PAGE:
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JUGENDSTIL history by Senses-ArtNouveau.com



the German-speaking version
of the Art Nouveau Style

In 1896, in Munich (Germany) a cultural magazine "Die Jugend" (meaning Youth) created by Georg Hirth was actively promoting a "new style" (Stil in German) in art and many local artists were participating in this effort to fight against the tradition.

The sucess of the initiative was such that this new way of life was called "JUGENDSTIL" or "Style of the Youth".

This new style was contemporary of the Art Nouveau style and the other related styles that were expanding everywhere in Europe. Throughout the years, JUGENDSTIL has become the usual term to designate the Art Nouveau style which developed in Germany and Austria during those years.

Many important companies as WMF have contributed to export and make known all over the world this style, combining decorative motives as the feminine figure (usually represented entwined in long hair and soft dresses) and austere geometric patterns.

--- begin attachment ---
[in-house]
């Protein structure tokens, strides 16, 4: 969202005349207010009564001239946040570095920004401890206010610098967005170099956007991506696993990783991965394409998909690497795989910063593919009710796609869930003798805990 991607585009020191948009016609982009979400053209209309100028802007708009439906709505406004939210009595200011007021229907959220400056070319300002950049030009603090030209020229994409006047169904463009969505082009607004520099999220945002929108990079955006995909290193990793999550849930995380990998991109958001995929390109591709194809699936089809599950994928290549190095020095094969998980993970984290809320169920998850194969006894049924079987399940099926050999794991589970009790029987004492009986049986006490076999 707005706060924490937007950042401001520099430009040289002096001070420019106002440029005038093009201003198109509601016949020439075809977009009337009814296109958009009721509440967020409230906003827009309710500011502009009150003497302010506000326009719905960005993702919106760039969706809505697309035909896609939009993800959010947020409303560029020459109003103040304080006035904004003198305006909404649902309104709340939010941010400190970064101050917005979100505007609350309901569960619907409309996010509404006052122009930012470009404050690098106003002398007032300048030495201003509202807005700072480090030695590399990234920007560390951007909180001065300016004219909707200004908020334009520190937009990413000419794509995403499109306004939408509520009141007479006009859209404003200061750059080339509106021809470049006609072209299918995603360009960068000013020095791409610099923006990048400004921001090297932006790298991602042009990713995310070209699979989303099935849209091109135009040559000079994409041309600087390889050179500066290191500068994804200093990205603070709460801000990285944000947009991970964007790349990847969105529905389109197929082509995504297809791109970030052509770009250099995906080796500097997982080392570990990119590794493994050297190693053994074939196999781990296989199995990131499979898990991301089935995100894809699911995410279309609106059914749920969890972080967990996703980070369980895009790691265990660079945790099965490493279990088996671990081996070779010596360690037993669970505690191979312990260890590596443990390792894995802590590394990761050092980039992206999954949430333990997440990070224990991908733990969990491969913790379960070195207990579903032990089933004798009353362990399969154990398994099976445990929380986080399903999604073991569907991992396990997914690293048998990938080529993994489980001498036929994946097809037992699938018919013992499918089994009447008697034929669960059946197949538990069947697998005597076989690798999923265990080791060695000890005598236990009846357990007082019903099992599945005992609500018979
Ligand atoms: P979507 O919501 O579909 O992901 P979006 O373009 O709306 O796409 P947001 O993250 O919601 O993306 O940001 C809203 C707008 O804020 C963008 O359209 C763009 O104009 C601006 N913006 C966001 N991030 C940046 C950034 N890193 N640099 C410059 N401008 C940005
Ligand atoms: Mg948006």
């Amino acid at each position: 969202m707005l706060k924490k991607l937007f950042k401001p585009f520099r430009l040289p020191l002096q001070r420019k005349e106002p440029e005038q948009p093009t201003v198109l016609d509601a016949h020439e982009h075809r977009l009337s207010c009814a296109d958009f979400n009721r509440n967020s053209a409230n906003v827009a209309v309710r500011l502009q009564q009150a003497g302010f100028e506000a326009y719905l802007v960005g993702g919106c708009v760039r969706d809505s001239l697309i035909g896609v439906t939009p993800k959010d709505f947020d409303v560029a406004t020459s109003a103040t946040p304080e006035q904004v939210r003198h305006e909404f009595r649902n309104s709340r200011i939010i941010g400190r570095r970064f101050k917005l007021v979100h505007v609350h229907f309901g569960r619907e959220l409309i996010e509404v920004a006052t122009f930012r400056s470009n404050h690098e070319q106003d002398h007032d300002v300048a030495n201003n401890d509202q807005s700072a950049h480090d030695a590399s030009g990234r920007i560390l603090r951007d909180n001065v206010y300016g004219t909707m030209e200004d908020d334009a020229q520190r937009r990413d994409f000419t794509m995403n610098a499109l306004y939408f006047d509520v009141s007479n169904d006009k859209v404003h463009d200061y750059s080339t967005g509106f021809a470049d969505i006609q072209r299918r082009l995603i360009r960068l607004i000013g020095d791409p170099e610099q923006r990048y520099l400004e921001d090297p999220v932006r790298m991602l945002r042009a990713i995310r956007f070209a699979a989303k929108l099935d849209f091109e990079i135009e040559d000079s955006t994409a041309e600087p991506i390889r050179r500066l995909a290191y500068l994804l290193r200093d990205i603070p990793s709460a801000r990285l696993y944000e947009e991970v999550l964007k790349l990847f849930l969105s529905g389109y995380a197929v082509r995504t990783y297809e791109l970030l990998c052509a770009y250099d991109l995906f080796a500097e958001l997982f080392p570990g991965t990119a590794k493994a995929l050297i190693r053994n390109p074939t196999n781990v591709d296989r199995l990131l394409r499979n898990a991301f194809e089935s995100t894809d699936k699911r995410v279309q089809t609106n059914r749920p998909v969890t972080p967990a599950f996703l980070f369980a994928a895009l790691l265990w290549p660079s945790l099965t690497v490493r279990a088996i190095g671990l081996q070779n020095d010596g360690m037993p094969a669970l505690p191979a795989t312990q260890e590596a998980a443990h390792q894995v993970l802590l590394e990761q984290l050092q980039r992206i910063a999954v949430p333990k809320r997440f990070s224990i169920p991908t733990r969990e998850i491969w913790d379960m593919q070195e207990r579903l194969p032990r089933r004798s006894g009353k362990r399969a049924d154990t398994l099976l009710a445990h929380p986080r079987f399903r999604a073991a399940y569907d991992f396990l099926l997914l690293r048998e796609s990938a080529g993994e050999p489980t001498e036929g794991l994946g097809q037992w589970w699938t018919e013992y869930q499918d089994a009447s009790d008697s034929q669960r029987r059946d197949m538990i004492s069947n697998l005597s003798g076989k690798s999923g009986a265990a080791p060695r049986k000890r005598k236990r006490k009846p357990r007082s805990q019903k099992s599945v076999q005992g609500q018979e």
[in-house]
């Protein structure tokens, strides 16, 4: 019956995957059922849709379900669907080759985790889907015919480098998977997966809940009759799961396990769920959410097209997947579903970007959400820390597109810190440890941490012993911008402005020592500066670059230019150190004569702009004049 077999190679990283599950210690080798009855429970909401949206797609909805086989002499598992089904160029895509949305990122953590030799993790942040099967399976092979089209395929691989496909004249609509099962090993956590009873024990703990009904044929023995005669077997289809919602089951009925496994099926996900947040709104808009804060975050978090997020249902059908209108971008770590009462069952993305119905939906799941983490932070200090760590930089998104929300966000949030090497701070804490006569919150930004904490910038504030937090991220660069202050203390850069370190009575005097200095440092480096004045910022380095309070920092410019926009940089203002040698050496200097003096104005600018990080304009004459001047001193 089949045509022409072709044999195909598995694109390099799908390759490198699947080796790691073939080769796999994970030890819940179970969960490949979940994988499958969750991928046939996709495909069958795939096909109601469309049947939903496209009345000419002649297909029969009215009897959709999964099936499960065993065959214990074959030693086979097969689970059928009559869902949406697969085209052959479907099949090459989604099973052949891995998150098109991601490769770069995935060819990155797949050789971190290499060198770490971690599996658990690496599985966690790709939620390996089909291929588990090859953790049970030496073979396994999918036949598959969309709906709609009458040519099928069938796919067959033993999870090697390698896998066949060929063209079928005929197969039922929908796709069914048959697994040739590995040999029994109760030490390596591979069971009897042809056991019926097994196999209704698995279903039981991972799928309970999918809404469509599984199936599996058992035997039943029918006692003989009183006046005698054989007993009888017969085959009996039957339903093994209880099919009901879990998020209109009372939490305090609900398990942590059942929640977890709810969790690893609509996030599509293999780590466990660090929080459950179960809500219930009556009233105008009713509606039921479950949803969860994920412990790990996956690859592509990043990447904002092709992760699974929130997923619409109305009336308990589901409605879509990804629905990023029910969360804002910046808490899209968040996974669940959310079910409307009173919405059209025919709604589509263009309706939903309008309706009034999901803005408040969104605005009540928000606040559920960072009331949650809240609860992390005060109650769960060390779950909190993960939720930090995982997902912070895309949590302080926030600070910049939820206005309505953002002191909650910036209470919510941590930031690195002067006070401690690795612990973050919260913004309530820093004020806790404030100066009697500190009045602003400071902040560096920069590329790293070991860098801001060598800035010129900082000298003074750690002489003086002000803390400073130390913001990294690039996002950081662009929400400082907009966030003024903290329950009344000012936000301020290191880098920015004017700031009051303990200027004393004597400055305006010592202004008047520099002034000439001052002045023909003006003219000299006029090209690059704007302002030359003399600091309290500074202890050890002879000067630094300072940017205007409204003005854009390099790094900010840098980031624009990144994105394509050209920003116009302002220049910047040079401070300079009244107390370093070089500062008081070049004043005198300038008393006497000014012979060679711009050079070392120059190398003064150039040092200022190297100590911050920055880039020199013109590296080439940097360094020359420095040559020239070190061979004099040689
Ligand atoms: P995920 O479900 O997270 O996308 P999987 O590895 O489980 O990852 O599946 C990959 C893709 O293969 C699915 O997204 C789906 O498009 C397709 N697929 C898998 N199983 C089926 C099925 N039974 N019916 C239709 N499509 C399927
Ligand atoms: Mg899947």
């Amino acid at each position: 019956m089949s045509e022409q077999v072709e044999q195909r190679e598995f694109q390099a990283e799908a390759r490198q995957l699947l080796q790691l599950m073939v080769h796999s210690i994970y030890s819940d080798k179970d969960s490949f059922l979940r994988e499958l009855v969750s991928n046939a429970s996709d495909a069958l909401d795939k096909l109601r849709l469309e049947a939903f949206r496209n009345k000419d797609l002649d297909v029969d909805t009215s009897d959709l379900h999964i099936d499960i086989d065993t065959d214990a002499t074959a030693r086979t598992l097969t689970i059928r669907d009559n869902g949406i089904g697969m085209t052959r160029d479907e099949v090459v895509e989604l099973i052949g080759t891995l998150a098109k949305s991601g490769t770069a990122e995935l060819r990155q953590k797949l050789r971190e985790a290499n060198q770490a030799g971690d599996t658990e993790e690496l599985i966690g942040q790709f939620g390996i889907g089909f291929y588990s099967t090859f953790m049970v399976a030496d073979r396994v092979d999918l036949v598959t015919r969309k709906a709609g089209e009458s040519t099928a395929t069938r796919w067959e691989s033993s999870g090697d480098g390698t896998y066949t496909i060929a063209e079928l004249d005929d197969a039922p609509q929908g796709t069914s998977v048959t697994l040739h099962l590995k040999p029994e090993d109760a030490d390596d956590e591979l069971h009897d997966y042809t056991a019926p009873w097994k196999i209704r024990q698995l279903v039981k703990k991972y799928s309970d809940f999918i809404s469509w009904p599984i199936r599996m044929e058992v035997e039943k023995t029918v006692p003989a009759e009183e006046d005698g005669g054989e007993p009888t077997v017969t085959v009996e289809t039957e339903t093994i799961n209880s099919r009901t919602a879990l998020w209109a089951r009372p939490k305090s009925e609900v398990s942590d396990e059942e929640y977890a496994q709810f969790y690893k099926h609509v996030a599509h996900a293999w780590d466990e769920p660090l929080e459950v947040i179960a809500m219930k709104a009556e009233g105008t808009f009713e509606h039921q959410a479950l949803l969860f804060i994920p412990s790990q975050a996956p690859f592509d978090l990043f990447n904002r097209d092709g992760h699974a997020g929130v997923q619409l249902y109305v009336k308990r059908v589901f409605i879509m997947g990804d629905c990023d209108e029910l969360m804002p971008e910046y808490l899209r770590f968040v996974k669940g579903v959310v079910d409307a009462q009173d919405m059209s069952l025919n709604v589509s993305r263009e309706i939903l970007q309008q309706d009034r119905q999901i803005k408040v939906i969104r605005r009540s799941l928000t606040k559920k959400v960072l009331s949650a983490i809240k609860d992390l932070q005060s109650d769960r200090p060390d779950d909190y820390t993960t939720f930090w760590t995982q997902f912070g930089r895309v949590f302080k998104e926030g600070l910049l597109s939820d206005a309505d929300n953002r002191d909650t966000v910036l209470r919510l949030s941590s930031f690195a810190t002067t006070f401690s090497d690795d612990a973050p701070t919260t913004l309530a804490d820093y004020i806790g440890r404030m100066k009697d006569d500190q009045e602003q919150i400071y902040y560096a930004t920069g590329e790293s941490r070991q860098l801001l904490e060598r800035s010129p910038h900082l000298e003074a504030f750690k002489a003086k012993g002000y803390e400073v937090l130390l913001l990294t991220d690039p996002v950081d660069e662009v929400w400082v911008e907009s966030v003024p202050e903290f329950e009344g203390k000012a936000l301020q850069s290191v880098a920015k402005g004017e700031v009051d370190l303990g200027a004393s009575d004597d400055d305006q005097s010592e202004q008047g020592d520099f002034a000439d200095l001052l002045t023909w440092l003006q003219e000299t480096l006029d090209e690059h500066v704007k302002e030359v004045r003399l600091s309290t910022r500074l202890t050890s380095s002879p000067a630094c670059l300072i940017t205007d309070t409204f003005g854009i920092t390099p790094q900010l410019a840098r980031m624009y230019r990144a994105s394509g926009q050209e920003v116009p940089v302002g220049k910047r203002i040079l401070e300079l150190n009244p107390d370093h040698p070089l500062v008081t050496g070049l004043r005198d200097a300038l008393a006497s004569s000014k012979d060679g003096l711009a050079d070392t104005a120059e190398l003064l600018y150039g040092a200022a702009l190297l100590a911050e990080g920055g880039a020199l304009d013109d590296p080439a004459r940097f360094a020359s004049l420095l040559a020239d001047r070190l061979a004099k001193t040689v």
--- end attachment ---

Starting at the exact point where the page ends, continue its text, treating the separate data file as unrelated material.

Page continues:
Other less known companies were very much involved with Jugendstil, such as:
"AK & CIE" for Albert Köhler u. Cie;
ORION Kunstgewerbliche Metallwarenfabrik;
J.P. Kayser & Sohn AG;
OSIRIS - Walter Scherf & Co;

On the architectural side, the Jugendstil has produced numerous wonderful buildings in Darmstadt, Dresden, Munich and Frankfurt and among the Jugendstil architects we can remember:
the Belgian Henri Clemens VAN DE VELDE,
Josef Maria OLBRICH,

Many other artists and designers have also contributed in a important way to the Jugendstil, such as:
Hugo LEVEN ;
Friedrich ADLER.

JUGENDSTIL greatly influenced neibouring countries like The Netherlands, where a "typical Jugendstil company" was founded under the name: URANIA.

In Austria, JUGENDSTIL developed also in various ways, mainly under the effect of the VIENNESE SECESSION and of the WIENER WERKSTÄTTE.

Major Tableware works:
- Hugo LEVEN's pewter candlestick
Josef Maria OLBRICH's Candelabra
- ORIVIT Little floral tray
- the Lady with a twin dish in pewter by Albert MAYER for WMF
- the Jugendstil mirror with a lady in pewter also by Albert MAYER for WMF.

The Jugendstil Collection by Senses Art Nouveau

see our Jugendstil Collection

the WMF Collection by Senses Art Nouveau

see our WMF Collection

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